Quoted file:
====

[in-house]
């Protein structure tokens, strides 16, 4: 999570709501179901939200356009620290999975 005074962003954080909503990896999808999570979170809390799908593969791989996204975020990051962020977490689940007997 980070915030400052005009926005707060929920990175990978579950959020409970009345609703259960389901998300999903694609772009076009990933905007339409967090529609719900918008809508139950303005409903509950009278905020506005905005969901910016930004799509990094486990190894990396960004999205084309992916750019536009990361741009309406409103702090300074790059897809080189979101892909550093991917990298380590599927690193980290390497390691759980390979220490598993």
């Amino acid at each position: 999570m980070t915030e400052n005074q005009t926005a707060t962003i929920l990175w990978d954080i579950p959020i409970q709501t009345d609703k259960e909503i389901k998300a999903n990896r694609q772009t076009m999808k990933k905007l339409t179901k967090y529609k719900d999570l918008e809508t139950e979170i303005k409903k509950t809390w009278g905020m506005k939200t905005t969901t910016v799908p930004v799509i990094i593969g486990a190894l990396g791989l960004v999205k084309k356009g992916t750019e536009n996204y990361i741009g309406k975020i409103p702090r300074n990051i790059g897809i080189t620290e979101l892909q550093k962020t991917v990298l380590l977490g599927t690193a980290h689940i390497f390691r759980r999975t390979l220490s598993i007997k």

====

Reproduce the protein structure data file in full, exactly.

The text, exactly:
[in-house]
């Protein structure tokens, strides 16, 4: 999570709501179901939200356009620290999975 005074962003954080909503990896999808999570979170809390799908593969791989996204975020990051962020977490689940007997 980070915030400052005009926005707060929920990175990978579950959020409970009345609703259960389901998300999903694609772009076009990933905007339409967090529609719900918008809508139950303005409903509950009278905020506005905005969901910016930004799509990094486990190894990396960004999205084309992916750019536009990361741009309406409103702090300074790059897809080189979101892909550093991917990298380590599927690193980290390497390691759980390979220490598993």
């Amino acid at each position: 999570m980070t915030e400052n005074q005009t926005a707060t962003i929920l990175w990978d954080i579950p959020i409970q709501t009345d609703k259960e909503i389901k998300a999903n990896r694609q772009t076009m999808k990933k905007l339409t179901k967090y529609k719900d999570l918008e809508t139950e979170i303005k409903k509950t809390w009278g905020m506005k939200t905005t969901t910016v799908p930004v799509i990094i593969g486990a190894l990396g791989l960004v999205k084309k356009g992916t750019e536009n996204y990361i741009g309406k975020i409103p702090r300074n990051i790059g897809i080189t620290e979101l892909q550093k962020t991917v990298l380590l977490g599927t690193a980290h689940i390497f390691r759980r999975t390979l220490s598993i007997k």